- Title: MOROCCO: Sufi worshippers gather in Morocco for annual congregation
- Date: 5th April 2007
- Summary: (SOUNDBITE) (Arabic) DR. FAOUZI SKALLI, ANTHROPOLOGIST AND SUFI FOLLOWER, SAYING: "Islam is a civilisation, a culture, and a set of cultural and educational values as well. Unfortunately, this religion is portrayed in the media in a negative way. It's presented as an extremist ideology, always clashing with others. We believe that Sufism can be a means of communication, not only within the Muslim community." MAN ROCKING BACK AND FORTH TO RHYTHM OF CHANTING CHANTERS SITTING IN ROW ON GROUND AND CHANTING YOUNG BOY ROCKING BACK AND FORTH TO RHYTHM OF CHANTING
- Embargoed: 20th April 2007 02:08
- Location: Morocco
- Country: Morocco
- Topics: Religion
- Reuters ID: LVAXQP0OP7OY20C4C6J8G7QD1CH
- Aspect Ratio: 4:3
- Story Text: It is the day many followers of the Sufi Qadiriyyah order have eagerly awaited all year.
The yearly congregation of followers of one of Morocco's main Sufi "tariqas," or orders, is a spectacular and mesmerising affair. It brings together old and young, men and women, nationals and foreigners. They gather for a day of prayer, incantations, chanting and entering into trances through rhythmic movements.
Every year at around the time of the birthday of the prophet Mohammed, followers of various Sufi orders gather in Morocco, one of the Muslim countries most associated with the mystic tradition.
Followers of the Qadiriyyah order converge on the north-eastern town of Berkan, home of their spiritual leader Sheikh Hamza.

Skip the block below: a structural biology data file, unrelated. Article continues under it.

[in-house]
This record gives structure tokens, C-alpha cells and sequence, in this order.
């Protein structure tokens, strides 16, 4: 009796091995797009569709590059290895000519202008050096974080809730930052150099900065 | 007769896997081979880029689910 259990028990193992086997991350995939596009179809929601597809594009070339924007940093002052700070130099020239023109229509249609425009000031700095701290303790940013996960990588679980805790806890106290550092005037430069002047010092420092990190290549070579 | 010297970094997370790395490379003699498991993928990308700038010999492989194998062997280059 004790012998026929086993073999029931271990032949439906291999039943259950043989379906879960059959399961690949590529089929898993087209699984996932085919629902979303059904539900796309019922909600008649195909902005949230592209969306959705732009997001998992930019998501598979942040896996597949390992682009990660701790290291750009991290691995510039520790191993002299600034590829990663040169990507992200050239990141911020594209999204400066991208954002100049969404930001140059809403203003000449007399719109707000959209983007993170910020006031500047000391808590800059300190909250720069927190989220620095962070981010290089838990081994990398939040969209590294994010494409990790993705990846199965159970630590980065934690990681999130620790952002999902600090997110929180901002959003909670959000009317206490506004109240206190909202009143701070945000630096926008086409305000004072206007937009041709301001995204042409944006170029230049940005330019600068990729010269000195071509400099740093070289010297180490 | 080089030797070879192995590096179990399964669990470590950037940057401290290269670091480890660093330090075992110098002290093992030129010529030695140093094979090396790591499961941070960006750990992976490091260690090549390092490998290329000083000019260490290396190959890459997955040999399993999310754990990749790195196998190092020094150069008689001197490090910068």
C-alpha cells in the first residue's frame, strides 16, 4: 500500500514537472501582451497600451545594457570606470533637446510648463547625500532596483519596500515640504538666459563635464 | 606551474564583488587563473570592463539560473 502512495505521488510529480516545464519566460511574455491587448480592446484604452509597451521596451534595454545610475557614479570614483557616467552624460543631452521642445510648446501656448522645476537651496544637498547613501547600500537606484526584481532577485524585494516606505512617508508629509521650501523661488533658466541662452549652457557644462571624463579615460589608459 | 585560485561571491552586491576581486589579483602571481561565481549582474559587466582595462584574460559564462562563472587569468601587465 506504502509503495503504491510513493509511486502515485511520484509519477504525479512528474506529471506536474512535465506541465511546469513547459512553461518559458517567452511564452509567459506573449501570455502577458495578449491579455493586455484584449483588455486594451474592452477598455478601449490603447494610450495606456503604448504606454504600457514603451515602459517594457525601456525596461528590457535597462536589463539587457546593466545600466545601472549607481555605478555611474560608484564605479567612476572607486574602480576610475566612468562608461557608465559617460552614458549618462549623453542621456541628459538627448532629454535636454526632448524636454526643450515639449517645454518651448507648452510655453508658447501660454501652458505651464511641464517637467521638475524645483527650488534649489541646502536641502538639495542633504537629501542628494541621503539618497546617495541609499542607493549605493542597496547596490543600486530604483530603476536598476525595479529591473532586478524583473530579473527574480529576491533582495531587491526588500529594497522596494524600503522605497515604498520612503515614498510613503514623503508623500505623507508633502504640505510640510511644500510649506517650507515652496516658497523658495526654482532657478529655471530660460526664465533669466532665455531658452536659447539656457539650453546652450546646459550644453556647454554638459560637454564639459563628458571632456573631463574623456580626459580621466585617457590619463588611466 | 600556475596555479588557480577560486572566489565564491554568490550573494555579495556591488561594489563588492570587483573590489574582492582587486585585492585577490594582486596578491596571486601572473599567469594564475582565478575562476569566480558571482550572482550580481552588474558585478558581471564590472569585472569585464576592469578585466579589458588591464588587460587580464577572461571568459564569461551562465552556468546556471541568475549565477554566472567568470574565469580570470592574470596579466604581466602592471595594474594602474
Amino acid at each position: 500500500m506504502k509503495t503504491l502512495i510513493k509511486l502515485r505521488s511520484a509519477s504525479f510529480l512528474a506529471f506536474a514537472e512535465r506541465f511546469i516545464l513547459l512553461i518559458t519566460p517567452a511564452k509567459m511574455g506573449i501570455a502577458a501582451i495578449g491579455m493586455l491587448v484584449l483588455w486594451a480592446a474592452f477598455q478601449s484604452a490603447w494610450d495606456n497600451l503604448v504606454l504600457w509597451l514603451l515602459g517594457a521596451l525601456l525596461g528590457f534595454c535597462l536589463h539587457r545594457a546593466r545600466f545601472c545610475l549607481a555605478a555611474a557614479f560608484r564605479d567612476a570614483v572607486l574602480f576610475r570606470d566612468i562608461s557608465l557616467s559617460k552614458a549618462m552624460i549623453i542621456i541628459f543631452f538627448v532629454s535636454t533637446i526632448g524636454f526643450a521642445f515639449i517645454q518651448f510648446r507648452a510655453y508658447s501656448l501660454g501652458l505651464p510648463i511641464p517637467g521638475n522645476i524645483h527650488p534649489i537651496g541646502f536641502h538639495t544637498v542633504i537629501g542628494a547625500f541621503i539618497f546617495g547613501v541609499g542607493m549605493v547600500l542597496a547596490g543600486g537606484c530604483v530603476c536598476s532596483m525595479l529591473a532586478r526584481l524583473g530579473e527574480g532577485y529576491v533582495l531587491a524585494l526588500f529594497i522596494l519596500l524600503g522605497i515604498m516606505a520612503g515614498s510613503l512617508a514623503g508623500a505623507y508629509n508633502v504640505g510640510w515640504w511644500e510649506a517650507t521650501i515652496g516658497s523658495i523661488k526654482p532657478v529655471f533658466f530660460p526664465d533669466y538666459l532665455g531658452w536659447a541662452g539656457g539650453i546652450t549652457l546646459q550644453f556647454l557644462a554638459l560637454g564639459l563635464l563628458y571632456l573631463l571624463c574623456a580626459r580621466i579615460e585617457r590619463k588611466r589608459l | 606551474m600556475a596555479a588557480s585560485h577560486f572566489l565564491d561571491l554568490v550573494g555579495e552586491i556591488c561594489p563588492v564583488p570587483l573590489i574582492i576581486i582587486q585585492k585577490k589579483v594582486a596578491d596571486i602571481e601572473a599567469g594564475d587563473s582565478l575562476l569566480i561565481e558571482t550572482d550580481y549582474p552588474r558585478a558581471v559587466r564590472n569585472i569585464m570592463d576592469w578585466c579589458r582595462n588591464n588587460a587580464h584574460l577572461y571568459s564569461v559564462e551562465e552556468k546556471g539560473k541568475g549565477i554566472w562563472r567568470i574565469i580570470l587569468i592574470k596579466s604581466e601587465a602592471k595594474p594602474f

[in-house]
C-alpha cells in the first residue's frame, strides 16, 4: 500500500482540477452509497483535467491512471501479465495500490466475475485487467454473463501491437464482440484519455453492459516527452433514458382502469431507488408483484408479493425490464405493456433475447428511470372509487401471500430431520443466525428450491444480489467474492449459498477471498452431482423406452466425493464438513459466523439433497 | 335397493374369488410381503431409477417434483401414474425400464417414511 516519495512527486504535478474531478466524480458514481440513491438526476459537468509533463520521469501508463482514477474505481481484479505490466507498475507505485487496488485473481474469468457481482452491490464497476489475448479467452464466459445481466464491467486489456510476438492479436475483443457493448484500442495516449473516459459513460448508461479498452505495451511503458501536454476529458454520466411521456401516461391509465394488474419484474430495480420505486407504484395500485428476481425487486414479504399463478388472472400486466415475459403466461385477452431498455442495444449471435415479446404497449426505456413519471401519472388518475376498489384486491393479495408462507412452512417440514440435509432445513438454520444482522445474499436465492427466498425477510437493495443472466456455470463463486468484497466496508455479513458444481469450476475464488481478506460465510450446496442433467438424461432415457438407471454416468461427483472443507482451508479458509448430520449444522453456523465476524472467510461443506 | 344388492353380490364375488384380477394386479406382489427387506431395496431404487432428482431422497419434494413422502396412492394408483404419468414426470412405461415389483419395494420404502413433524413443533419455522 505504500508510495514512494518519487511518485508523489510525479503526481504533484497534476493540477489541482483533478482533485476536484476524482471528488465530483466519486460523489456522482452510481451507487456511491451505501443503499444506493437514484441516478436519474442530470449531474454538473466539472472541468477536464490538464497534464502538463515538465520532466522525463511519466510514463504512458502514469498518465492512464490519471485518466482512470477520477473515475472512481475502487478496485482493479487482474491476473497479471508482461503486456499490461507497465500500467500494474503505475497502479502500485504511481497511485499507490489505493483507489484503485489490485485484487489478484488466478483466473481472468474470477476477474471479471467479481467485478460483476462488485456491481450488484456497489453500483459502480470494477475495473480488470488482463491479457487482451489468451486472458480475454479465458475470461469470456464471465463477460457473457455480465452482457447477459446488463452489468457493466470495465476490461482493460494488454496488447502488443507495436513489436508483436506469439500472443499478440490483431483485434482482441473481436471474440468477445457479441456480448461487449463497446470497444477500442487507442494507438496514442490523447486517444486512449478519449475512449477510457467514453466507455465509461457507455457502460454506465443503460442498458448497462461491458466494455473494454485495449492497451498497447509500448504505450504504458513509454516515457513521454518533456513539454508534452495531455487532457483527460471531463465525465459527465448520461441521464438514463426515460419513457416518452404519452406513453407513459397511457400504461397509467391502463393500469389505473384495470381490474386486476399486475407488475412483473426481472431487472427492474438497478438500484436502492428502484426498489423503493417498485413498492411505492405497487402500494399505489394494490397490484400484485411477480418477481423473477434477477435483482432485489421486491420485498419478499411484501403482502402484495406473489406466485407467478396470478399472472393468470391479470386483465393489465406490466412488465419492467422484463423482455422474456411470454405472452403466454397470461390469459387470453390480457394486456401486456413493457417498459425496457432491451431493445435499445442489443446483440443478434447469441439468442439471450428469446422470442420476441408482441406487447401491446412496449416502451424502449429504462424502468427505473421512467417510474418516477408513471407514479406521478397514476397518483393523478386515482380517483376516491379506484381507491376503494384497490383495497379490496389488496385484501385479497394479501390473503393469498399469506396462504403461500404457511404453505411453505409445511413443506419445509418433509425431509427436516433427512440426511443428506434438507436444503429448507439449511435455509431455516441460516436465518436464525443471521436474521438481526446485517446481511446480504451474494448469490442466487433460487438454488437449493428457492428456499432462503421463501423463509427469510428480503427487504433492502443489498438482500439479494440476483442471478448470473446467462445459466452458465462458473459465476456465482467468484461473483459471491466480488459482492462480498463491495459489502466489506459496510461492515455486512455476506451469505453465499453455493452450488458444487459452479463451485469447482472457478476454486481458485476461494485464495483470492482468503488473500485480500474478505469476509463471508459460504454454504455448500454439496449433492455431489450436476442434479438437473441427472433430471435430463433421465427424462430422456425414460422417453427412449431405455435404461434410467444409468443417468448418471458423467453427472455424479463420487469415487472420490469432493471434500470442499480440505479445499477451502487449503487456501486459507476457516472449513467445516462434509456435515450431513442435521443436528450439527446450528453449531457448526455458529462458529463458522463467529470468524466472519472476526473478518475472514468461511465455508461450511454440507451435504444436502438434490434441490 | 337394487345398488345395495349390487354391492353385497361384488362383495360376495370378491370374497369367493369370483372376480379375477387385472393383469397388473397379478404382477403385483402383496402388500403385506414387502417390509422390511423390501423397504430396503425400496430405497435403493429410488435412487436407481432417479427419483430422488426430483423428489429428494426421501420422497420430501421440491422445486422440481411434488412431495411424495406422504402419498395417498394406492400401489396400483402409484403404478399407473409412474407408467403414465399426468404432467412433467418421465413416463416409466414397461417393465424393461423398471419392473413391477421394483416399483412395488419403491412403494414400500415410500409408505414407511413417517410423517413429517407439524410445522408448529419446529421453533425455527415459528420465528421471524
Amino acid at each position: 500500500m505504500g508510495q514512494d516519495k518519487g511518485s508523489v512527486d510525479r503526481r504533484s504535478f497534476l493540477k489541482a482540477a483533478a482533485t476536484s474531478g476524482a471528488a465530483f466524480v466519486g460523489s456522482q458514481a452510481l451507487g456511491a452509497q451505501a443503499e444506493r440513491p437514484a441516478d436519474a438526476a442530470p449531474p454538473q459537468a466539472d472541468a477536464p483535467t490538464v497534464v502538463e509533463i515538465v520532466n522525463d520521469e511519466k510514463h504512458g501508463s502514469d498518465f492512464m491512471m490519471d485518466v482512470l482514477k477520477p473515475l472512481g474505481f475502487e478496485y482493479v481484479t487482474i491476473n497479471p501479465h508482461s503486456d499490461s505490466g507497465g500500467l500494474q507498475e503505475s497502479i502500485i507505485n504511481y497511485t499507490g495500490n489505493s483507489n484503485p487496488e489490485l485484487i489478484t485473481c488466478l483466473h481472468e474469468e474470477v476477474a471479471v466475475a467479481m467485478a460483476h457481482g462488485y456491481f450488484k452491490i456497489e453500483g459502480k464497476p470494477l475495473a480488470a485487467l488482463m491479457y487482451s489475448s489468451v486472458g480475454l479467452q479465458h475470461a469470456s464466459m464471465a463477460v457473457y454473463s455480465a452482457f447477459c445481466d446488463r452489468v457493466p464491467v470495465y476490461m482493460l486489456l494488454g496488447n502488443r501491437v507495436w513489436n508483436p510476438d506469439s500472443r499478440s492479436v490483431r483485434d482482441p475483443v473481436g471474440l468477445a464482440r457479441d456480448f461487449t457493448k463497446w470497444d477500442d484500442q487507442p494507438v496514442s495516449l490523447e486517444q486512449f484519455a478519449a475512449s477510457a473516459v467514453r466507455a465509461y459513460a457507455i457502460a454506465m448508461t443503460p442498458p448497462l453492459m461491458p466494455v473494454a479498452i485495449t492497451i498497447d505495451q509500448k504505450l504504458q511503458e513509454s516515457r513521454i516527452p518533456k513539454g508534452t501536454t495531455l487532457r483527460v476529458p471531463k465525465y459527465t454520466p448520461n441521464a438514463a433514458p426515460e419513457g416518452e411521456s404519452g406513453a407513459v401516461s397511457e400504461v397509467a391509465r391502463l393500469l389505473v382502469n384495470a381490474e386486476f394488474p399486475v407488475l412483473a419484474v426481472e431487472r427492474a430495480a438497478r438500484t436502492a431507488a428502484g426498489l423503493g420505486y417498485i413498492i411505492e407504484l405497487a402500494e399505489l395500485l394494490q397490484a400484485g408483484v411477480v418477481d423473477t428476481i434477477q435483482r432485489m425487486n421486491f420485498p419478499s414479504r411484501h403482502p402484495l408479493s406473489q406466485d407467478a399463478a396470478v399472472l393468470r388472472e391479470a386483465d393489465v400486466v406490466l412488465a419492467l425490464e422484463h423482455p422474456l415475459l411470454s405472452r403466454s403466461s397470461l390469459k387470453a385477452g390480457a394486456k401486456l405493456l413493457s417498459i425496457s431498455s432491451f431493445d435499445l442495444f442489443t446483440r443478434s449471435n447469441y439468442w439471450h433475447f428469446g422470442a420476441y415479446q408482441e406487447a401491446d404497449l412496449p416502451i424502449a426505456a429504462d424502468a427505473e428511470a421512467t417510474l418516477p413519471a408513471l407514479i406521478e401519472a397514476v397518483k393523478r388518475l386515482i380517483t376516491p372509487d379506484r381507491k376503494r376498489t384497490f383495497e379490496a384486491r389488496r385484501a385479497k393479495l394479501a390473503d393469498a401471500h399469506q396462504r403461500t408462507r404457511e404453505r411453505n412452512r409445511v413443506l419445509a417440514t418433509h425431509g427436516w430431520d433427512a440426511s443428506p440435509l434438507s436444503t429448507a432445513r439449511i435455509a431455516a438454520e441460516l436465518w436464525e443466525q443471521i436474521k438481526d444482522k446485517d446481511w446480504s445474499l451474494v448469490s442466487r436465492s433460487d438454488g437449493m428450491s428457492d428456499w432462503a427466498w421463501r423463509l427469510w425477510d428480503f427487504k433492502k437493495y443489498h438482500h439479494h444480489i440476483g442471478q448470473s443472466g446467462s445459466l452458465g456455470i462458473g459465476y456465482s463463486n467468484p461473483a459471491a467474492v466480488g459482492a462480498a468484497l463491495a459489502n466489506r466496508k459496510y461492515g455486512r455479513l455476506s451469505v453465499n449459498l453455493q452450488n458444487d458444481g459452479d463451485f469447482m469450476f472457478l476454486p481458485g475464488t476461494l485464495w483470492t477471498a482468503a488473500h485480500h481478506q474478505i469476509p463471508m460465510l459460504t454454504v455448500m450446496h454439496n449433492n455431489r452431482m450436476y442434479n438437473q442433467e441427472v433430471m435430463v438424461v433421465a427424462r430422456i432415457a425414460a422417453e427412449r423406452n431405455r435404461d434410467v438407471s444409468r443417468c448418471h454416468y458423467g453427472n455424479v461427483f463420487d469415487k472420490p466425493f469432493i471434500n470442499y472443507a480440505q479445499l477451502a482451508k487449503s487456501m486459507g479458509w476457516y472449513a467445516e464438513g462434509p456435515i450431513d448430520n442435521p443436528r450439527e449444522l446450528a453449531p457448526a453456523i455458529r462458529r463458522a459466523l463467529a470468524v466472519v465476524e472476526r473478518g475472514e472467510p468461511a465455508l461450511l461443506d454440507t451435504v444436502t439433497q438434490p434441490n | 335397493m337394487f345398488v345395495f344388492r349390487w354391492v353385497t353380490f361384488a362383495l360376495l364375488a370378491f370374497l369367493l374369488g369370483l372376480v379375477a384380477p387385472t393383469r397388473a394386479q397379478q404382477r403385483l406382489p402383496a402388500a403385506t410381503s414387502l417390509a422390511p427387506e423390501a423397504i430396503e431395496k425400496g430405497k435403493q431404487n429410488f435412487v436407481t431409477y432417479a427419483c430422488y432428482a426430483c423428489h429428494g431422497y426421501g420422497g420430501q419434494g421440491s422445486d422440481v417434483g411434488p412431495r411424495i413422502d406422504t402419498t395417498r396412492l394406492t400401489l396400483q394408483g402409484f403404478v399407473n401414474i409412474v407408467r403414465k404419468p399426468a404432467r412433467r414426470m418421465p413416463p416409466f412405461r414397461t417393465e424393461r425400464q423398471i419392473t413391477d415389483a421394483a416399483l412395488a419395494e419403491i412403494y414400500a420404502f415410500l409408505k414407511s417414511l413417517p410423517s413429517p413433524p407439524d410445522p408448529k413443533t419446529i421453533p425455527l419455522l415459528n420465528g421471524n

Prayers and chanting take place at Sheikh Hamza's home as well as two mosques nearby.
Followers say Sufism, dedicated to divine love, offers great spiritual healing.
"This is a way to worship, to become serene, to cleanse the spirit and calm it," said Sufi follower and academic Samir al-Haloui.
Sufism is thought to have emerged from the Middle East and North Africa in the eighth century, and to have helped in the spread of Islam particularly in Africa. Adherents are now found around the world, and many attempt to cultivate the special friendship with God Sufism believes humans enjoy.
"You don't know what love is till you taste it. I did not know what I was missing and how beautiful is the religion of Islam until I entered this tariqa," said Ahmed Mounib, an Arab-American recently converted to the Qadiriyyah order.
The day's events culminate with an evening of chanting verses from the Quran and religious incantations. Followers move their bodies to the rhythms of the chants, and many say they enter trances in which their spirits are elevated to a higher realm of existence.
In a corner of the Qadiriyyah order mosque, still under construction in Berkan, the fragile, 84-year-old Sheikh Hamza sits, propped by cushions and covered in blankets. Sufis believe Sheikh Hamza is descended from the prophet Mohammed, and the title is inherited from father to son.
Anthropologist and Sufi follower Faouzi Skalli believes Sufism, with its emphasis on spirituality and closeness to God, can do much in offering a peaceful version of Islam and countering the image of a violent religion generated by militant Islam in recent years.
"Islam is a civilisation, a culture, and a set of cultural and educational values as well. Unfortunately, this religion is portrayed in the media in a negative way. It's presented as an extremist ideology, always clashing with others. We believe that Sufism can be a means of communication, not only within the Muslim community," Skalli said.
Other Morocco-based Sufi orders include the Ouazaniyyah, Eisawiyyah, Tijaniyyah and Hassouniyyah orders, all named after Moroccan "great masters" of Sufism.
Sufism throughout the Muslim world has produced a great body of poetry and chanting closely resembling music, as well as various schools of philosophical thought.
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